Loss of sea-ice habitat due to climate warming has been highlighted as the single most important threat to the long-term survival of polar bears, and could see the animal’s population decline by more than 30 per cent over the next 35 to 40 years, says the International Union for Conservation of Nature.
The prediction headlined the IUCN’s release of its updated Red List of Threatened Species, which includes 79,837 assessed species, 23,250 of which are threatened with extinction.
“Based on the latest, most robust science, this assessment provides evidence that climate change will continue to seriously threaten polar bear survival in the future,” said Inger Andersen, IUCN director general. “Climate change impacts go far beyond this iconic species, and present a threat our planet has never faced before.”
The IUCN update said that recent studies show that the loss of Arctic sea ice has progressed faster than most climate models had predicted, with September sea ice extent declining at a linear rate of 14 per cent per decade from 1979 through 2011.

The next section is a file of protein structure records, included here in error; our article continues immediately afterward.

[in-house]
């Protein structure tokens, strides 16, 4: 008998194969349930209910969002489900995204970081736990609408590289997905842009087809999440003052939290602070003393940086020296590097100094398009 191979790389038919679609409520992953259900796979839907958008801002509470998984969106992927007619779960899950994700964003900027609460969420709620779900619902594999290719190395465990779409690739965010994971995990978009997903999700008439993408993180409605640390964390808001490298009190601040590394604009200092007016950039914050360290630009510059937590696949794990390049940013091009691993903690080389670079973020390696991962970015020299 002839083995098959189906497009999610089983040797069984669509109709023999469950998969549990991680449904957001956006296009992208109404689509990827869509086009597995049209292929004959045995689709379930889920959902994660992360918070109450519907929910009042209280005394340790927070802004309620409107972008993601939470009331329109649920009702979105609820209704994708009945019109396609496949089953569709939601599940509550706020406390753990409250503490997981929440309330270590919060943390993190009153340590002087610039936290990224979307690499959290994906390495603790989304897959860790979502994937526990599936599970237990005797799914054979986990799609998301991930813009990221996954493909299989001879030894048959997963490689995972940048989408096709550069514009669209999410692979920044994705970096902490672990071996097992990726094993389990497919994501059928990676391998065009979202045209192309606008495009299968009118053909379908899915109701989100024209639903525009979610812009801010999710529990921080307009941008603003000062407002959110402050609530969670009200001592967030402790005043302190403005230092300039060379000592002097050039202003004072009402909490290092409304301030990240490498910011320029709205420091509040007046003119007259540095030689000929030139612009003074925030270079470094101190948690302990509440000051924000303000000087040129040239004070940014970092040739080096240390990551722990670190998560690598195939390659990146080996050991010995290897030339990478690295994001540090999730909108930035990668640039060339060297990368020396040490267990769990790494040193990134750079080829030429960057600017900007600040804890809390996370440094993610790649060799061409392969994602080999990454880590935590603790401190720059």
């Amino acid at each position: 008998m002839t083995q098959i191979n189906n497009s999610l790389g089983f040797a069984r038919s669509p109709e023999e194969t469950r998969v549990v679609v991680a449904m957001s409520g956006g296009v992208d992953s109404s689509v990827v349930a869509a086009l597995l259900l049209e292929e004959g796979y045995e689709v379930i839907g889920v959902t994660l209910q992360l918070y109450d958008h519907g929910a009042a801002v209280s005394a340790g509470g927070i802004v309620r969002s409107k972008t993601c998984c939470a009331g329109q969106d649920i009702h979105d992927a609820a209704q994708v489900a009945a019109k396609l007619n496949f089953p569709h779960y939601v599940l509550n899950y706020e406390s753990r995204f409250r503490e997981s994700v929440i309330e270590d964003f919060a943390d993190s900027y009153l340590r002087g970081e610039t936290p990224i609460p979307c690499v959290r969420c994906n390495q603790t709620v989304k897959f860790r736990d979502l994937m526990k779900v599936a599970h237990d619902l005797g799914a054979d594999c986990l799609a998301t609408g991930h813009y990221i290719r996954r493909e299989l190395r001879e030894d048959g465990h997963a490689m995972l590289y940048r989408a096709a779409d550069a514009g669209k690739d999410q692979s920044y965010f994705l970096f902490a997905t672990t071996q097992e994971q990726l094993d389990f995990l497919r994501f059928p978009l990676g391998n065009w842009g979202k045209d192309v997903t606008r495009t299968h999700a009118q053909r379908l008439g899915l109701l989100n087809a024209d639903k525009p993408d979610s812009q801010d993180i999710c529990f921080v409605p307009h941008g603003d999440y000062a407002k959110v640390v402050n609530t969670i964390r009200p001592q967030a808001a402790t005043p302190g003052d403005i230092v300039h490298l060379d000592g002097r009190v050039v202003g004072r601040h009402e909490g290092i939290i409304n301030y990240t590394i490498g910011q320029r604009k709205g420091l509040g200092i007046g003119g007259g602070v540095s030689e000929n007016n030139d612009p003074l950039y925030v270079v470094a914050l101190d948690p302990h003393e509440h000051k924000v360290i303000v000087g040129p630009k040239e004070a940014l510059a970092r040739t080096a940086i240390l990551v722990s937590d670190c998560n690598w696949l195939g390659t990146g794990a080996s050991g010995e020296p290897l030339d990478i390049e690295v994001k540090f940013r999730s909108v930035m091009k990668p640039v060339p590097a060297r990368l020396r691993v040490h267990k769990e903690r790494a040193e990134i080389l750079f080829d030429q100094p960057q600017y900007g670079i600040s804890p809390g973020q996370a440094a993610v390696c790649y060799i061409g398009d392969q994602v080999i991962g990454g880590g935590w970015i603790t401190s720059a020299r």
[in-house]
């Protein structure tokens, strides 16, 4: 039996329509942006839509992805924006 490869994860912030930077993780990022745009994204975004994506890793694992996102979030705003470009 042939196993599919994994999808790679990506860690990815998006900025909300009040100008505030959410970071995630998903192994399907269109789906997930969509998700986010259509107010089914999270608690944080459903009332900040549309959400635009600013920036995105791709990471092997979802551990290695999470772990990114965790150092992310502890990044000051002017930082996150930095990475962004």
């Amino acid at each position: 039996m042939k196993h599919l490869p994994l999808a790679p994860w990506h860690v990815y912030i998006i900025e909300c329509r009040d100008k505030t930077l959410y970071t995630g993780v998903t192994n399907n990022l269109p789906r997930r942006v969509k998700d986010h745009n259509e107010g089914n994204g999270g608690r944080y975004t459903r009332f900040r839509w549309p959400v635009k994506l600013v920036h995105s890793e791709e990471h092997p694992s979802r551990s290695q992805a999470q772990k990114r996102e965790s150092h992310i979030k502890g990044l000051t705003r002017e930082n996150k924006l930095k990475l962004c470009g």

“As polar bears rely on sea ice to access their prey, an annual ice-free period of five months or more will cause extended fasting for the species, which is likely to lead to increased reproductive failure and starvation in some areas,” the IUCN update said. “According to recent sea ice projections, large regions of the Canadian Arctic Archipelago will be ice free for more than five months by the late 21st century; and in other parts of the Arctic, the five-month ice-free threshold may be reached by the middle of the 21st century.”